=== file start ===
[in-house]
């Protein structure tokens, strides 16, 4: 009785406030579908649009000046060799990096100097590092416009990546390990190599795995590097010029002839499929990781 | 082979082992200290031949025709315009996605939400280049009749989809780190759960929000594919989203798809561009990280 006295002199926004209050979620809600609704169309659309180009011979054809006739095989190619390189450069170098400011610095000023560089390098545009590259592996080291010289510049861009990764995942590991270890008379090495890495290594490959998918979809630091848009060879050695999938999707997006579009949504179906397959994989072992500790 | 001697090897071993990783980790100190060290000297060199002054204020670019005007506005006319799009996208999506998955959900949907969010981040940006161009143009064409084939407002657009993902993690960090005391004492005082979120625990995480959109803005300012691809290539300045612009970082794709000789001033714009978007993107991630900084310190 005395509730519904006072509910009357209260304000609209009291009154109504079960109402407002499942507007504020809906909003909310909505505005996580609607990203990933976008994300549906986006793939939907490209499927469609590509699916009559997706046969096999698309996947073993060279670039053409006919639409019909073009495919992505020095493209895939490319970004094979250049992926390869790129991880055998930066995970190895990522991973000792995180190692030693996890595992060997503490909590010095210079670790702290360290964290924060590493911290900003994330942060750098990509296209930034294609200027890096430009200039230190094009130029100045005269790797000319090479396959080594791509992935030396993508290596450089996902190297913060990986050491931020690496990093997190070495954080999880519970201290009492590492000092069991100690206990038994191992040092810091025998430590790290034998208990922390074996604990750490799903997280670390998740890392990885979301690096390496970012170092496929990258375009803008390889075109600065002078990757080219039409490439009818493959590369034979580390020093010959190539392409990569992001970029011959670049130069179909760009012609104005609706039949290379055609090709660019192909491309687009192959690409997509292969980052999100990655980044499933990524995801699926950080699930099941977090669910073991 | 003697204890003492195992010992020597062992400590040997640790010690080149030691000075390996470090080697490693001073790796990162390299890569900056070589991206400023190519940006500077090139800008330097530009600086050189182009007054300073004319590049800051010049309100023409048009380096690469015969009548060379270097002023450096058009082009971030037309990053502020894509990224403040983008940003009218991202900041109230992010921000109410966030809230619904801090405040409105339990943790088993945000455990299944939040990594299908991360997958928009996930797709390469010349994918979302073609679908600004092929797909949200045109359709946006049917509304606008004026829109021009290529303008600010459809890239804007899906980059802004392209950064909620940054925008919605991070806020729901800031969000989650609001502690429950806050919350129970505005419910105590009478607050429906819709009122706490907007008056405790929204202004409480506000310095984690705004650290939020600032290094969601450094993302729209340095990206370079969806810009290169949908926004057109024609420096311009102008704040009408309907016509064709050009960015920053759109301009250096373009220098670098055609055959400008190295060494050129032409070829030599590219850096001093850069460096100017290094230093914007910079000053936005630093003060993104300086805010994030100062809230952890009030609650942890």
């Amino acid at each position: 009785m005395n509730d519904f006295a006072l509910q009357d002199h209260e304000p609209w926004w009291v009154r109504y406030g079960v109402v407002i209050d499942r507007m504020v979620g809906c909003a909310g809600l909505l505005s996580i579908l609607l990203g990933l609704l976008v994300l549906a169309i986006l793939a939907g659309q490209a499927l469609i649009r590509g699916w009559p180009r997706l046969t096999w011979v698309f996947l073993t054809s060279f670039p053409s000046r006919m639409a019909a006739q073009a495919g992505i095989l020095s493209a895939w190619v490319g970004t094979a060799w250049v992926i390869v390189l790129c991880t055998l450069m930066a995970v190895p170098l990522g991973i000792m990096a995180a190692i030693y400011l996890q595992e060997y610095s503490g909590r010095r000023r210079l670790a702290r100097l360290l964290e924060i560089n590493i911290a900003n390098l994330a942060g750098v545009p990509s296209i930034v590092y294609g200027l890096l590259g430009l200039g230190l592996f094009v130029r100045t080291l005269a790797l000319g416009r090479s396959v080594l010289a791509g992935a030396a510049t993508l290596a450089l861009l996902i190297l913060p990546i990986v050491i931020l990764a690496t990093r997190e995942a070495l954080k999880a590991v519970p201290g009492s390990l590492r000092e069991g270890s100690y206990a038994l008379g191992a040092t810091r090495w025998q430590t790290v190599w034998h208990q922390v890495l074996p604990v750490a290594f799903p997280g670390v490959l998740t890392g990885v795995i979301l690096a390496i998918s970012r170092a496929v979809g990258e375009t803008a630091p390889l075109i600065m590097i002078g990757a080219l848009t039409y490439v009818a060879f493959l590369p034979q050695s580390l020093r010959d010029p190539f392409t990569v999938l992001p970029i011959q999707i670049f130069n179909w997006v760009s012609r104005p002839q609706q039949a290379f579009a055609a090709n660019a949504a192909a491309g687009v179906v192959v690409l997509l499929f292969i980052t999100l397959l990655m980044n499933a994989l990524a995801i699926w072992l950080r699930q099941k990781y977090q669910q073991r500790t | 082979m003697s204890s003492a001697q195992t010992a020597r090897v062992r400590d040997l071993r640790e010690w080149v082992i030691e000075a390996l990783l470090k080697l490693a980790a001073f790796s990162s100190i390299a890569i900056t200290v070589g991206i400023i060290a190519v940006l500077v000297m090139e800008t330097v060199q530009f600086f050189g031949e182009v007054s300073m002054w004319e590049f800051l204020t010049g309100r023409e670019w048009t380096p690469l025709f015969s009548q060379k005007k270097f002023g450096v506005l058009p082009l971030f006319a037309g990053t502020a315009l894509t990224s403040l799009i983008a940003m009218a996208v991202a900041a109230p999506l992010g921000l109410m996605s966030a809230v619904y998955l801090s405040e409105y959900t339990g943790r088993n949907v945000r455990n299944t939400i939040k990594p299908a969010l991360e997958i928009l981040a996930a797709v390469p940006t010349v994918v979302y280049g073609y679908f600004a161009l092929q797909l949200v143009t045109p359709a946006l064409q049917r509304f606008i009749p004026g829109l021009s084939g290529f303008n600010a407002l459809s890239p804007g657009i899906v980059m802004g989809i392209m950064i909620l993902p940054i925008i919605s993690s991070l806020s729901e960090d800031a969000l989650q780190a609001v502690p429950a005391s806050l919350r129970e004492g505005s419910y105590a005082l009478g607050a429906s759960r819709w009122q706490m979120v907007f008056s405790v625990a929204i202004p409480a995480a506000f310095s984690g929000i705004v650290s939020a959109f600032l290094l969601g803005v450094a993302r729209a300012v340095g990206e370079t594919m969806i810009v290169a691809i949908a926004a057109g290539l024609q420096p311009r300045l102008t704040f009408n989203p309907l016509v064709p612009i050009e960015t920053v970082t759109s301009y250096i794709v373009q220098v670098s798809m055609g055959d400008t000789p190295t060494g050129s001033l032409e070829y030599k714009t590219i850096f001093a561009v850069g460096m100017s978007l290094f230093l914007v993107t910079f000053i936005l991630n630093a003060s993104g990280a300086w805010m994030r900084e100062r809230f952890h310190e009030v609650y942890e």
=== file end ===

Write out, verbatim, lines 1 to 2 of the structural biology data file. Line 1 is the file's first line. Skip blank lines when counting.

[in-house]
């Protein structure tokens, strides 16, 4: 009785406030579908649009000046060799990096100097590092416009990546390990190599795995590097010029002839499929990781 | 082979082992200290031949025709315009996605939400280049009749989809780190759960929000594919989203798809561009990280 006295002199926004209050979620809600609704169309659309180009011979054809006739095989190619390189450069170098400011610095000023560089390098545009590259592996080291010289510049861009990764995942590991270890008379090495890495290594490959998918979809630091848009060879050695999938999707997006579009949504179906397959994989072992500790 | 001697090897071993990783980790100190060290000297060199002054204020670019005007506005006319799009996208999506998955959900949907969010981040940006161009143009064409084939407002657009993902993690960090005391004492005082979120625990995480959109803005300012691809290539300045612009970082794709000789001033714009978007993107991630900084310190 005395509730519904006072509910009357209260304000609209009291009154109504079960109402407002499942507007504020809906909003909310909505505005996580609607990203990933976008994300549906986006793939939907490209499927469609590509699916009559997706046969096999698309996947073993060279670039053409006919639409019909073009495919992505020095493209895939490319970004094979250049992926390869790129991880055998930066995970190895990522991973000792995180190692030693996890595992060997503490909590010095210079670790702290360290964290924060590493911290900003994330942060750098990509296209930034294609200027890096430009200039230190094009130029100045005269790797000319090479396959080594791509992935030396993508290596450089996902190297913060990986050491931020690496990093997190070495954080999880519970201290009492590492000092069991100690206990038994191992040092810091025998430590790290034998208990922390074996604990750490799903997280670390998740890392990885979301690096390496970012170092496929990258375009803008390889075109600065002078990757080219039409490439009818493959590369034979580390020093010959190539392409990569992001970029011959670049130069179909760009012609104005609706039949290379055609090709660019192909491309687009192959690409997509292969980052999100990655980044499933990524995801699926950080699930099941977090669910073991 | 003697204890003492195992010992020597062992400590040997640790010690080149030691000075390996470090080697490693001073790796990162390299890569900056070589991206400023190519940006500077090139800008330097530009600086050189182009007054300073004319590049800051010049309100023409048009380096690469015969009548060379270097002023450096058009082009971030037309990053502020894509990224403040983008940003009218991202900041109230992010921000109410966030809230619904801090405040409105339990943790088993945000455990299944939040990594299908991360997958928009996930797709390469010349994918979302073609679908600004092929797909949200045109359709946006049917509304606008004026829109021009290529303008600010459809890239804007899906980059802004392209950064909620940054925008919605991070806020729901800031969000989650609001502690429950806050919350129970505005419910105590009478607050429906819709009122706490907007008056405790929204202004409480506000310095984690705004650290939020600032290094969601450094993302729209340095990206370079969806810009290169949908926004057109024609420096311009102008704040009408309907016509064709050009960015920053759109301009250096373009220098670098055609055959400008190295060494050129032409070829030599590219850096001093850069460096100017290094230093914007910079000053936005630093003060993104300086805010994030100062809230952890009030609650942890």